Feel like you're hearing "it's a hot one!" every day?
It’s not just you: In most of the country, this summer has been sweltering. Take the record-breaking heat wave in Southern California that reached 117 degrees F, or the 105F temperature recorded in Denver. It’s also a global phenomenon. Earlier this month, heat records were set all over the world, including in Quebec, where 70 people died as a result.
Clearly, summer heat waves do more than make you long for the AC – they also have a serious effect on your body. But how can a heat wave really affect your health? Read on to find out.
The Basics of Temperature Regulation
Your body works best at a core temperature of between 97.7 and 99.5 degrees F, and it works hard to stay within that range – a process called thermoregulation.
When it’s cold, your body restricts blood flow to your skin to reduce heat loss, and may even trigger muscle contractions via shivering to help generate heat. When it’s hot, your body dilates your blood vessels to increase circulation to your skin.
You also start sweating. As the sweat evaporates, it absorbs energy in the form of heat, which has a cooling effect for you. This evaporative cooling is part of why fans feel cool – they speed up the evaporative process – and why a warm breeze can feel frigid when you’ve just stepped out of the pool.
How Does Humidity Fit In?
Unless you live in a dry climate, the humidex or AccuWeather RealFeel® (which incorporates multiple factors to determine how hot it feels outside) figures will often soar much higher than the actual temperature during a heat wave. Humid air feels hotter than dry air because of how humidity affects sweat evaporation.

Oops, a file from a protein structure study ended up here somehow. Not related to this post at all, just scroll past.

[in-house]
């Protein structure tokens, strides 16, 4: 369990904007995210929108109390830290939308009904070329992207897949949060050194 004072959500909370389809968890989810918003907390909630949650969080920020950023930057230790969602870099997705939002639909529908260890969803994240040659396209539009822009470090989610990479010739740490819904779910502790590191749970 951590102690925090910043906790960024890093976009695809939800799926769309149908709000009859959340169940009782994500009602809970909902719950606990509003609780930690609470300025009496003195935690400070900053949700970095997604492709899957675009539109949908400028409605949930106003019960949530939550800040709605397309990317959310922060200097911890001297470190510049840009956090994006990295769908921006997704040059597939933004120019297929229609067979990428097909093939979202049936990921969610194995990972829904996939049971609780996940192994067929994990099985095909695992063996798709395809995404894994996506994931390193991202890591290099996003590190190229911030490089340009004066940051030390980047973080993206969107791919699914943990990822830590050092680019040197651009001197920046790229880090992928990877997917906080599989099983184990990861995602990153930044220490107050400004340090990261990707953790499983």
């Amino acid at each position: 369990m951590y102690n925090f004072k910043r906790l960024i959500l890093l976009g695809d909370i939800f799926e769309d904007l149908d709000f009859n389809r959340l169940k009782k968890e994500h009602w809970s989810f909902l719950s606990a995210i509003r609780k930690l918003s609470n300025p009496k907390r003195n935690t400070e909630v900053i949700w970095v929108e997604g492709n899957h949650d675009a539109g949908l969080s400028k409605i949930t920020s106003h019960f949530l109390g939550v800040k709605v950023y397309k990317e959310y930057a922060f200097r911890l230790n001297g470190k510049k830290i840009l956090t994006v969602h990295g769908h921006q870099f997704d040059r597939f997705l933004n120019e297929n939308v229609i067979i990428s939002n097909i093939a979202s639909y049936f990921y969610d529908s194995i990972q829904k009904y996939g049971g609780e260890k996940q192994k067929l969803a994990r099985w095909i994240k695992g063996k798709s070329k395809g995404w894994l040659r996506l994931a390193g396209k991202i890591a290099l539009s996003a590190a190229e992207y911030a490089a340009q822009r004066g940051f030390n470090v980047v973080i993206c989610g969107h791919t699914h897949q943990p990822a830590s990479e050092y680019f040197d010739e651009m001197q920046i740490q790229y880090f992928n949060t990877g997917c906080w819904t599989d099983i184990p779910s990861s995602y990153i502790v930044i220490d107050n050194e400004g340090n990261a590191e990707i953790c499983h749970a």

Air can only hold so much evaporated water at a time, similar to how a solution can only hold a certain amount of solute before it becomes saturated. The air’s measure of saturation is called relative humidity. At a low relative humidity – say, the 10 percent relative humidity you might experience in Las Vegas – your sweat can evaporate easily, and body’s cooling systems work efficiently.
Head to a region with high relative humidity – like the the 65 percent or higher humidity you might find in a heat wave in New York City – and your sweat can’t evaporate as well and you’ll continue to feel too warm. At a certain point, with extremely high temperatures and humidity, it would become impossible to cool off by sweating at all.
What Happens When You Overheat?
Your body works hard to keep your core temperature down, but if the heat and humidity are just too much to bear, it can cause problems. Your cells’ enzymes don’t work as well with the heat is too high. In extreme cases, your cells aren’t able to function properly, which can be life-threatening.
Well before that, though, you’d start to feel sluggish, develop a headache or muscle cramps – all signs of heat exhaustion, according to the CDC. If you develop these symptoms, take steps to help your body’s evaporative cooling system out. Chill out in front of a fan, put on moisture-wicking clothes dampened with cold water for even more evaporative cooling, and sip water to replace the fluids lost via sweat.
Left alone, the heat exhaustion can turn more serious. Someone with severe heat exhaustion or heat stroke might feel confused, start throwing up, feel their heart race or even start losing consciousness. If that happens, call 911.
If you’re getting nervous, fear not: If you stay hydrated and avoid too much activity in the hottest hours of the day, your chances of developing heat stroke are slim. But check up on friends and family members most at risk – like older adults, people with heart conditions, or those with more body fat or muscle – to help them stay safe.
As for how to spend your time when it’s sweltering? We recommend spending some quality time in front of the fan working through your summer reading list, so you’re free to head outside when the heat wave is over.